graphic by elysia su/The Chronicle

See foul trouble, page 14

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8 | thursDAY, mArch 20, 2014

Which Duke basketball player are you? A tribute to Buzzfeed hope you remember to put on your “three-goggles” before taking this quiz.

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nicOle saVage/the ChroniCle

Josh Hairston’s charge-taking ability and Andre Dawkins’ 3-point stroke are two of Duke players’ trademark qualities.

Editor’s note: Unfortunately, our newspaper doesn’t come equipped with GIF-playing abilities. So we simply described the GIFs in words as best we could. For example, since we’re saying sorry about our inability to show GIFs, even though we didn’t do anything to really warrant an apology at this point…

Lucas Hubbard

**Insert GIF of Tobias Funke twisting in his bathrobe, with white text superimposed saying “Excuuuussseeee Meeeeeeee”** 1. What’s Your Favorite Movie? • We Are Marshall • Boyz n the hood • Semi-Pro • Thor(nton) 2. if you had one superpower, what would it be? • incredible sniping ability • Superhuman strength • Selflessness (like passing, lol) • Taking a charge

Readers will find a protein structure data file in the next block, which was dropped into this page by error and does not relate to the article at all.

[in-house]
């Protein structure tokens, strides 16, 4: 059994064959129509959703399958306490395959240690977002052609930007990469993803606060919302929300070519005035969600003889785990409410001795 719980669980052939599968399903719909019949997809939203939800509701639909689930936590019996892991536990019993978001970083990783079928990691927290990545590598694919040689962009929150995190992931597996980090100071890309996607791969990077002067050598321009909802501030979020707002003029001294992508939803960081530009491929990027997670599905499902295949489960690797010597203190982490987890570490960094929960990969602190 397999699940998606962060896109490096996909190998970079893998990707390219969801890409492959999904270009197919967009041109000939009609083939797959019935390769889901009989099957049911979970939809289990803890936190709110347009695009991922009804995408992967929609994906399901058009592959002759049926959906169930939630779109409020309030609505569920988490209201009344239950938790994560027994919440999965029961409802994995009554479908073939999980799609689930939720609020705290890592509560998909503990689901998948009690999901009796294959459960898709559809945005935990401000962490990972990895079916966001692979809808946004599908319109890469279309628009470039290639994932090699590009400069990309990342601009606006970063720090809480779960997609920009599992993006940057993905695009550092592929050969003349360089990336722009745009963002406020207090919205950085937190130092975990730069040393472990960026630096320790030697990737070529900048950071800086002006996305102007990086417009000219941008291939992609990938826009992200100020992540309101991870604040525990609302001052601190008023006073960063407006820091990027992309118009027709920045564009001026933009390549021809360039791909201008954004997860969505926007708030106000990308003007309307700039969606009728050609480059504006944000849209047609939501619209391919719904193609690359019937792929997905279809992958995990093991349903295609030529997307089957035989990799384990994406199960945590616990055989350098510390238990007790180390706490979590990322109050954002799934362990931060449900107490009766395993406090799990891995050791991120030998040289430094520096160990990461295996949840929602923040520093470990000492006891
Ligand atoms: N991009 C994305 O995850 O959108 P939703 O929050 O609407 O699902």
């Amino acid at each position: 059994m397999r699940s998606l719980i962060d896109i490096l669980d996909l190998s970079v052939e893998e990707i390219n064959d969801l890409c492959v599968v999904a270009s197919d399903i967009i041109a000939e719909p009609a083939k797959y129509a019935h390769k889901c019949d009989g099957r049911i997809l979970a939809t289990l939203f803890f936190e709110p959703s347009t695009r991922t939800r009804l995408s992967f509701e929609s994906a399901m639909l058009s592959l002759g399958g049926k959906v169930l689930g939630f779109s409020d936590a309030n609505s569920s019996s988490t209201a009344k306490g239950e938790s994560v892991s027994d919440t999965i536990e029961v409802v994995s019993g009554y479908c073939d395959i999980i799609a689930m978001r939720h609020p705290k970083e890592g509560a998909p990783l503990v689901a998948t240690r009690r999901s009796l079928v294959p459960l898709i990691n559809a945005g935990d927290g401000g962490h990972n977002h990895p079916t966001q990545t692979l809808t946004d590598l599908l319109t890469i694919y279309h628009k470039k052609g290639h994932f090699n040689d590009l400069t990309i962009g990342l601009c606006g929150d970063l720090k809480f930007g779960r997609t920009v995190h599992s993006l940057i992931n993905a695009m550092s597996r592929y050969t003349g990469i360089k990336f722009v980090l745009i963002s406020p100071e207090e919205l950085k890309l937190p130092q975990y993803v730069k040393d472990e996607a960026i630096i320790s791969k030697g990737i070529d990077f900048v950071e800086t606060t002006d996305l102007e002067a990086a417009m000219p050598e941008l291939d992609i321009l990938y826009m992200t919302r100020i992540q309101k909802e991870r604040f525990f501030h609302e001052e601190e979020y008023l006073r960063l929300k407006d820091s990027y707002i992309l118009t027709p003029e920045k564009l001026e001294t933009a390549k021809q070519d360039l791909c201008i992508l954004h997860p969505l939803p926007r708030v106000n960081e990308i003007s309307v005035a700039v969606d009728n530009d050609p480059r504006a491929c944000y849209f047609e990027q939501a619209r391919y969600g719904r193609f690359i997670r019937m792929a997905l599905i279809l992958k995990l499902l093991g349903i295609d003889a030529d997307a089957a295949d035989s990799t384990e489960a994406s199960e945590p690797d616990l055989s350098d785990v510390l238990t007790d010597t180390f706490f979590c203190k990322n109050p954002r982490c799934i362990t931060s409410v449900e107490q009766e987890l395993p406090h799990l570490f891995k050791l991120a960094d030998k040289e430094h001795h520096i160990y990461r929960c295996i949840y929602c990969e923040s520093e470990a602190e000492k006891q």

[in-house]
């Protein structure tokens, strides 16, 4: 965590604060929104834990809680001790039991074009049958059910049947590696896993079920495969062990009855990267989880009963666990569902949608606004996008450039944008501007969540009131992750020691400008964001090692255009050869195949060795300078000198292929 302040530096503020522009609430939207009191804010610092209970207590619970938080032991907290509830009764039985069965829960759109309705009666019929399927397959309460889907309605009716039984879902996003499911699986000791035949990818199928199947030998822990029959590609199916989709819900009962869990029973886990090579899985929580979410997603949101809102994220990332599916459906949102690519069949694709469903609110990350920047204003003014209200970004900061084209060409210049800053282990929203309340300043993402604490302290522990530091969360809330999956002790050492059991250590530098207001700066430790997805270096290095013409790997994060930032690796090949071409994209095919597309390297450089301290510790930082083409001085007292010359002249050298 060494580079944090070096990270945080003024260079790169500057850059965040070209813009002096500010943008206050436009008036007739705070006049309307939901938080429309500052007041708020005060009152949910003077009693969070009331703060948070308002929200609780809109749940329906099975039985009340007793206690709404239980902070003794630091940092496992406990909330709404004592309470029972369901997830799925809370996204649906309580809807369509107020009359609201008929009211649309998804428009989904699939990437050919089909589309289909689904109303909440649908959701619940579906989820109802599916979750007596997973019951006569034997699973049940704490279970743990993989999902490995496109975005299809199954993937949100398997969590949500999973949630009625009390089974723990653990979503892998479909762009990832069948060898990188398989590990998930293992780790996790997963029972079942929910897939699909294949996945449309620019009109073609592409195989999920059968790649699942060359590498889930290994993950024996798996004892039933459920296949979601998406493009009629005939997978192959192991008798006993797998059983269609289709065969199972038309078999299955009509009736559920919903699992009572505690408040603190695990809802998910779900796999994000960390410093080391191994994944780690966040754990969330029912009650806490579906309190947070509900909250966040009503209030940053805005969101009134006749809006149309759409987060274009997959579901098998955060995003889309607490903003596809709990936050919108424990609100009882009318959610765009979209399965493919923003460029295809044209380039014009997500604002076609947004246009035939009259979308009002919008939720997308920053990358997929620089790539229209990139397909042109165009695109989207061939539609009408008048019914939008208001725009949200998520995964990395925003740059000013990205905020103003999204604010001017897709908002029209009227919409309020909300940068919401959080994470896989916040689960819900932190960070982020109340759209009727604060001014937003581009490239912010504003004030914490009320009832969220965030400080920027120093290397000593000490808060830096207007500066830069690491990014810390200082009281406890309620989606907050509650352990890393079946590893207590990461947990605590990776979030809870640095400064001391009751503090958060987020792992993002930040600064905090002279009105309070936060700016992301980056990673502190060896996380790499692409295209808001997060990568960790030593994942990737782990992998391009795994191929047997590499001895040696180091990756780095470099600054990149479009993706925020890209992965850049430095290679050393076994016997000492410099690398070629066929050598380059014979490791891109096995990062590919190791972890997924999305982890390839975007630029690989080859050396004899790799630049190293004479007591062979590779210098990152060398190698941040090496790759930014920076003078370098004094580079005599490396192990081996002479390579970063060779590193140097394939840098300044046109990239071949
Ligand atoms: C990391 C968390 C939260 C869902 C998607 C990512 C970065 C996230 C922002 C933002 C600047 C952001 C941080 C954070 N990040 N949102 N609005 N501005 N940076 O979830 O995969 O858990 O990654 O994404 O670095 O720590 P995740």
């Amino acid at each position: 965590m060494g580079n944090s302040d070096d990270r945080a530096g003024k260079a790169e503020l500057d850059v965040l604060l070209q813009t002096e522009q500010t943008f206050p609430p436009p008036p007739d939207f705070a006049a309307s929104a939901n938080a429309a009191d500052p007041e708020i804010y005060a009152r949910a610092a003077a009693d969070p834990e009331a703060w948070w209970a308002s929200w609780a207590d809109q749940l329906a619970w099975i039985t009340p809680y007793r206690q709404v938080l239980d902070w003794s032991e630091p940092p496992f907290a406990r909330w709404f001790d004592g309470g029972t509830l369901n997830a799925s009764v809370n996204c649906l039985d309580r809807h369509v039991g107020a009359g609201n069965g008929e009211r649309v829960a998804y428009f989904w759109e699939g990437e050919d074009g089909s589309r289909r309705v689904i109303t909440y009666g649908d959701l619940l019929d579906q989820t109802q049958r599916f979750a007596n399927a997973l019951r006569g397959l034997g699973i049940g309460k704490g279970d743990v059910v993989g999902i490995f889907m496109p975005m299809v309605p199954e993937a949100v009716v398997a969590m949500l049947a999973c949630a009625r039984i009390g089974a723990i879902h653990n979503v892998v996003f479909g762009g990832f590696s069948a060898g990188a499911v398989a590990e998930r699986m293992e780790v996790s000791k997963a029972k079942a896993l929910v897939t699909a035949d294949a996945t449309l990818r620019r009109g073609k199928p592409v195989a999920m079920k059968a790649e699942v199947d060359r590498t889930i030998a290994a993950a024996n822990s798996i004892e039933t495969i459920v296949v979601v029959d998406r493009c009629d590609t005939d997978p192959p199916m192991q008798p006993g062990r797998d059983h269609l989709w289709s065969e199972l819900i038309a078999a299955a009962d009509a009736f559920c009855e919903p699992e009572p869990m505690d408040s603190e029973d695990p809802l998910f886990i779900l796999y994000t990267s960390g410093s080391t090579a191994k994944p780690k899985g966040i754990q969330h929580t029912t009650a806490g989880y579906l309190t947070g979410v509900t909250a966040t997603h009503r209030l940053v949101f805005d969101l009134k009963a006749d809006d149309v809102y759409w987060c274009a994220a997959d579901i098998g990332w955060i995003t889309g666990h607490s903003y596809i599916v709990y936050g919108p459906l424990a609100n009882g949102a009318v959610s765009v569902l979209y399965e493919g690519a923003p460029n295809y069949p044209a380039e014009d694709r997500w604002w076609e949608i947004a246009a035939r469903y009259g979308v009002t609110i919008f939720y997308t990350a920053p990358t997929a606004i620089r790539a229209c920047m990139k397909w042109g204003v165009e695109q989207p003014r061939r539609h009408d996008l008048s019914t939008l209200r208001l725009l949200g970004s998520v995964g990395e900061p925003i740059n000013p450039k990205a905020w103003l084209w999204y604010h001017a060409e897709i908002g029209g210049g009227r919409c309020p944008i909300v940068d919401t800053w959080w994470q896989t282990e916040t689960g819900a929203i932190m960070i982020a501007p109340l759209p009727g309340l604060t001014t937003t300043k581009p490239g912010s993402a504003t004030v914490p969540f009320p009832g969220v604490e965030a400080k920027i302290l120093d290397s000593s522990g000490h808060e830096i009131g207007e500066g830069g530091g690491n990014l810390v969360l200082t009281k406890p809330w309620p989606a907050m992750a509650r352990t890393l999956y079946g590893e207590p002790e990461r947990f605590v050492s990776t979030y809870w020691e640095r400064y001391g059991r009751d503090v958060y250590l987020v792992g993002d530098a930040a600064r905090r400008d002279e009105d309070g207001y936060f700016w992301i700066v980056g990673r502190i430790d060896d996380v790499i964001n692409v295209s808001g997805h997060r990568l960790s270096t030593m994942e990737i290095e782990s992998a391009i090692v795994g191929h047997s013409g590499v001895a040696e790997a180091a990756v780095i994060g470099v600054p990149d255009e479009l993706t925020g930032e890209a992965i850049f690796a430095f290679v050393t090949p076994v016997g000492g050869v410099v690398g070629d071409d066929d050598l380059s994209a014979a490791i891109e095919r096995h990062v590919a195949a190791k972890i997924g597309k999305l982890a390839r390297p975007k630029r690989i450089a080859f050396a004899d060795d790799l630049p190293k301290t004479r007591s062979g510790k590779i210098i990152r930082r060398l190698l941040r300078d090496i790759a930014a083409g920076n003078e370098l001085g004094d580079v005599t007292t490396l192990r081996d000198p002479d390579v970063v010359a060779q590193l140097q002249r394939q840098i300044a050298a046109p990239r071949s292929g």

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7. how would Dick Vitale describe you? • “he’s a diaper dandy!!!” • “he’s a PTP-er!!!” • “he’s awesome with a capital-A!!!” • “[Thirty seconds of just unintelligible noise]” 8. There’s 10 seconds on the clock—your team has the ball, down by two. What does coach tell you to do? • Shoot a three • Pass the ball to the first guy to shoot a three See buZZfeeD, page 14


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MEN’S NCAA TOURNAMENT PREVIEW

Get Smart: Marcus Smart has not missed a beat since returning from his three-game suspension for physically confronting a fan Feb. 8 at Texas Tech. The sophomore, likely playing his final collegiate season before taking his talents to the NBA, does a little bit of everything for his Cowboys, averaging 17.8 points, 5.7 rebounds and 4.7 assists per game. Oklahoma State will only go as far as their star point guard can take it this tournament season.

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Aaron’s Party, Volume 1: Arizona’s diaper dandy has been a defensive stalwart for the No. 1 seed Wildcats. Aaron Gordon doesn’t have the flashy numbers that Jabari Parker, Andrew Wiggins and Julius Randle do, but at 12.1 points and 7.8 rebounds per game he has been extremely effective for head coach Sean Miller. Gordon will likely make the leap to the NBA after this season, but for now he is an integral part of Arizona’s title hopes.

WEST

Bayou Baller: The best player you’ve never heard of in the NCAA tournament. Just like former Lehigh star C.J. McCollum two seasons ago, Elfrid Payton has the type of talent to destroy brackets across the nation. The Ragin’ Cajuns’ lead guard is putting up gaudy numbers this season, averaging 19.1 points, 6.0 assists and 5.9 rebounds per game for Sun Belt tournament champion Louisiana-Lafayette.